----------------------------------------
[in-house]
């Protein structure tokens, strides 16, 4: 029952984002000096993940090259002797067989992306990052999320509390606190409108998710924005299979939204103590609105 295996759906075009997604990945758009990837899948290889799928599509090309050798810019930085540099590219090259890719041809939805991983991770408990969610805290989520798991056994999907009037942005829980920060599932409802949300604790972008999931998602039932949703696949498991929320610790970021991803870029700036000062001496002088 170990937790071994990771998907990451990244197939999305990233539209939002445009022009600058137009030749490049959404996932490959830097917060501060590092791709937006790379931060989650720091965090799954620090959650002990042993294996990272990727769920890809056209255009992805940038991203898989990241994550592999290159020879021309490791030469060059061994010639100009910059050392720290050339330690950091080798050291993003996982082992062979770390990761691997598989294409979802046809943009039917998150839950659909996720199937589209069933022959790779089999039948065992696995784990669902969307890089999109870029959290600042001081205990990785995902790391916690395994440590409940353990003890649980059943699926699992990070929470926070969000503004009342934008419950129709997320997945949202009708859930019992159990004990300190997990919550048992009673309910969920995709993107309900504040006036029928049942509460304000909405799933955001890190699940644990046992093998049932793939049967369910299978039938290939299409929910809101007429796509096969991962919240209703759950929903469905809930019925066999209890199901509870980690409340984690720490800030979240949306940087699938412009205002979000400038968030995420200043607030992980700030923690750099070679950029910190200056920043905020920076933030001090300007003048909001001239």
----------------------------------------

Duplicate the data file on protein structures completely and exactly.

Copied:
[in-house]
């Protein structure tokens, strides 16, 4: 029952984002000096993940090259002797067989992306990052999320509390606190409108998710924005299979939204103590609105 295996759906075009997604990945758009990837899948290889799928599509090309050798810019930085540099590219090259890719041809939805991983991770408990969610805290989520798991056994999907009037942005829980920060599932409802949300604790972008999931998602039932949703696949498991929320610790970021991803870029700036000062001496002088 170990937790071994990771998907990451990244197939999305990233539209939002445009022009600058137009030749490049959404996932490959830097917060501060590092791709937006790379931060989650720091965090799954620090959650002990042993294996990272990727769920890809056209255009992805940038991203898989990241994550592999290159020879021309490791030469060059061994010639100009910059050392720290050339330690950091080798050291993003996982082992062979770390990761691997598989294409979802046809943009039917998150839950659909996720199937589209069933022959790779089999039948065992696995784990669902969307890089999109870029959290600042001081205990990785995902790391916690395994440590409940353990003890649980059943699926699992990070929470926070969000503004009342934008419950129709997320997945949202009708859930019992159990004990300190997990919550048992009673309910969920995709993107309900504040006036029928049942509460304000909405799933955001890190699940644990046992093998049932793939049967369910299978039938290939299409929910809101007429796509096969991962919240209703759950929903469905809930019925066999209890199901509870980690409340984690720490800030979240949306940087699938412009205002979000400038968030995420200043607030992980700030923690750099070679950029910190200056920043905020920076933030001090300007003048909001001239």